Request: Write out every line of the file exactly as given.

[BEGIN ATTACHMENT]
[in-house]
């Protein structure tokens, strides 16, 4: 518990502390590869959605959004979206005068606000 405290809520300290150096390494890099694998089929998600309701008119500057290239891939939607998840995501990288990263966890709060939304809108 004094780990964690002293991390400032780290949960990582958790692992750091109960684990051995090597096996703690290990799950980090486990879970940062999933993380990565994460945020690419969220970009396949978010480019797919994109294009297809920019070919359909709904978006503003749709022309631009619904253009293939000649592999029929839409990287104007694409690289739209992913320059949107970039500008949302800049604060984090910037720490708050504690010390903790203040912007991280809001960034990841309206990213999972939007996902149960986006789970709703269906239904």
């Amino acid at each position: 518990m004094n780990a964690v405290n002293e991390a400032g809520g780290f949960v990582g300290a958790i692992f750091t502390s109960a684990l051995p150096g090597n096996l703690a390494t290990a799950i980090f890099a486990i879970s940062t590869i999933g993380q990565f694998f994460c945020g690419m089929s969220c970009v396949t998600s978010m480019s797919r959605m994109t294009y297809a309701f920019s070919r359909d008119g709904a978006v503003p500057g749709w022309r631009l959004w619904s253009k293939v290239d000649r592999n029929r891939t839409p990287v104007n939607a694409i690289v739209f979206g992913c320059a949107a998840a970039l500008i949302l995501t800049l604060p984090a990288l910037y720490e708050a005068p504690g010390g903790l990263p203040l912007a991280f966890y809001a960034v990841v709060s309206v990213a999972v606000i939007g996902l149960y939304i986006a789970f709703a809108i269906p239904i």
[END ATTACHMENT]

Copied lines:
[in-house]
């Protein structure tokens, strides 16, 4: 518990502390590869959605959004979206005068606000 405290809520300290150096390494890099694998089929998600309701008119500057290239891939939607998840995501990288990263966890709060939304809108 004094780990964690002293991390400032780290949960990582958790692992750091109960684990051995090597096996703690290990799950980090486990879970940062999933993380990565994460945020690419969220970009396949978010480019797919994109294009297809920019070919359909709904978006503003749709022309631009619904253009293939000649592999029929839409990287104007694409690289739209992913320059949107970039500008949302800049604060984090910037720490708050504690010390903790203040912007991280809001960034990841309206990213999972939007996902149960986006789970709703269906239904």
């Amino acid at each position: 518990m004094n780990a964690v405290n002293e991390a400032g809520g780290f949960v990582g300290a958790i692992f750091t502390s109960a684990l051995p150096g090597n096996l703690a390494t290990a799950i980090f890099a486990i879970s940062t590869i999933g993380q990565f694998f994460c945020g690419m089929s969220c970009v396949t998600s978010m480019s797919r959605m994109t294009y297809a309701f920019s070919r359909d008119g709904a978006v503003p500057g749709w022309r631009l959004w619904s253009k293939v290239d000649r592999n029929r891939t839409p990287v104007n939607a694409i690289v739209f979206g992913c320059a949107a998840a970039l500008i949302l995501t800049l604060p984090a990288l910037y720490e708050a005068p504690g010390g903790l990263p203040l912007a991280f966890y809001a960034v990841v709060s309206v990213a999972v606000i939007g996902l149960y939304i986006a789970f709703a809108i269906p239904i």